That airy trumpet tone

Discussion in 'Trumpet Discussion' started by hubnub, Feb 5, 2008.

  1. Pedal C

    Pedal C Mezzo Forte User

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    Jan 24, 2005
    You could try a really deep cornet mouthpiece (like a Wick 2) and used it with a trumpet adapter. The intonation might be a little squirrley, but for a change of pace on a tune or two, it might work. I don't think it would be the best thing for all-around trumpet development. I don't know the what level your student plays at, but if he's pretty young, staying on whatever mpc he already uses might be best. The ear and a really light approach may be best in that case.

    Jason.
     
  2. eskimojoe

    eskimojoe Mezzo Piano User

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    Feb 5, 2008
    the easiest way is to just relax. practice your clarke #1 and #2 as soft as you can. get your lips all nice and relaxed. don't tense up like you're trying to pull of a tastee bros
     
  3. c.nelson

    c.nelson Pianissimo User

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    Apr 13, 2007
    Alberton, Montana USA
    This is the best answer for most of the embochure problems discussed on this forum!

    Thanks,Jonalana.
     
  4. rowuk

    rowuk Moderator Staff Member

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    This MAY be the theoretically correct answer but is of absolutely no use to someone that has not been there and is looking for direction.

    I visited France 30 years ago and asked directions (in a small town) to some landmark. Just about everyone said "tout droit" (straight ahead) regardless of where I was in the town. Since this time, I have tried to take the questioners situation into account when answering even the simplest questions.

    Many times what we think that we hear has nothing to do with what comes out of the front of the horn. Creativity does not equal fantasy or self deceipt! There is a creative aspect of playing - that is based on solid (learnable) physical skills.

    For the thinkers among us, what do you PHYSICALLY do to get a smoky tone? This is not a case of mind over matter, it is a case of knowing your body. Smoke does not make a lick more musical, but it may be a skill worth developing to allow further expression of what is in our head!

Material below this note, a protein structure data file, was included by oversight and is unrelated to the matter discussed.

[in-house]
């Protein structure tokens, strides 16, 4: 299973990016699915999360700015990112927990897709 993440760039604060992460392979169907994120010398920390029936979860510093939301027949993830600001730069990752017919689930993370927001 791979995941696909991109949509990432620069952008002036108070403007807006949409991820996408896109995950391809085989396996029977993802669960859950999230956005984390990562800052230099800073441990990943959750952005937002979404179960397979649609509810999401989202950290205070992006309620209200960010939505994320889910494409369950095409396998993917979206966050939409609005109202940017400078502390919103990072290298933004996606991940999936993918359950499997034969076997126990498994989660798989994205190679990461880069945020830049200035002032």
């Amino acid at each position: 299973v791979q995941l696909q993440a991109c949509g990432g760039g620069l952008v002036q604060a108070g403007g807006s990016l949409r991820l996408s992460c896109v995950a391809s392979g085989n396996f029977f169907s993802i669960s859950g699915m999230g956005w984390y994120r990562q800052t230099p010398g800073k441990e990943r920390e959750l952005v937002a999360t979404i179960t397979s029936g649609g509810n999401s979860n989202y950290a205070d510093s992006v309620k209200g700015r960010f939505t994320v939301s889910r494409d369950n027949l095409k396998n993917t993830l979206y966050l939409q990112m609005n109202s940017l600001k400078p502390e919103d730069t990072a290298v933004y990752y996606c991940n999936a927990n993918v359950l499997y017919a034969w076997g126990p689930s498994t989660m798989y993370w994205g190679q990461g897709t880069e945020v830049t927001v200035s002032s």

5. commakozzi

    commakozzi Pianissimo User

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    Oct 30, 2007
    Georgia, USA
    I understand some people's reservations about relaxation of the embouchure in order to produce ANY unconventional sound on the horn, and I like the idea about the washer in the mouthpiece, but there's a problem with this. What if you don't want that tone throughout the entire piece? There are plenty of pros out there that can play with a great solid sound throughout their solos, but then create that "smoky" (great adjective rowuk) sound at will at any point during that solo. They are doing something with their embouchure not the equipment. The way I do it is to relax the embouchure to the point that it almost feels like air can leak around the mouthpiece! As long as you don't play too much like that and put too much strain on the lips during those passages then you're fine.
     
  6. hubnub

    hubnub Piano User

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    May 4, 2007
    Cleveland, OH
    Wow! Great thread!

    Jonalana, I understand your point of "what's in your head" <sound wise> But Rowuk makes a great point. My student's interest is in the physical approach to how it's done. He listens like it's his job and in due time WILL get the sound he hears in his head.

    Commakozzi: Thanks for clarifying the whole embouchure thing. His <my student> first response was "how does he get that tone, but only on the lower end of his horn....it seems to "go away" as he gets into the middle and upper register.

    Thanks for all of your help. Keep them coming.... i'm off to buy some washers and try this for myself ....:lol:
     
  7. Ljazztrm

    Ljazztrm Piano User

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    Nov 15, 2003
    Queens, NY
    Good luck hubnub! Let us know how it goes with the washers. Maybe you could get that sound by just hearing it in your head a lot...but I wonder if it would also promote bad embouchure habits in the process. Especially if you like to use the airy sound a lot. I just remembered Dave Monette has a trumpet piece he calls the 'Chet Baker'....Check the search function on trumpetherald.com!
     
  8. Eeviac

    Eeviac Piano User

    I'm developing quite a fondness for Chet Baker, is his tone considered "smoky" or "airy"? Because I'm surprised when I listen analytically, his tone is actually very clear - he's just playing quietly.
     
  9. hubnub

    hubnub Piano User

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    May 4, 2007
    Cleveland, OH
    ljazztrm,

    Check out you postes on TH and I didn't find the Monette mpc called the chet baker. I'll dig deeper.

    I saw in one of you posts you noted that some monette mpcs had more of an airy tone than others. I played a B2 for a while and noticed I could get a smokey tone by really, really relaxing..... but the B2 was a toilet bowl to me;-) . I have a B4 Slap cup and I can get a decent airy tone on it. tried it on a B4S.... and no luck.

    Add me to your myspace.....
     
  10. hubnub

    hubnub Piano User

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    May 4, 2007
    Cleveland, OH
    Rowuk,

    Have any I can borrow......;-)
     

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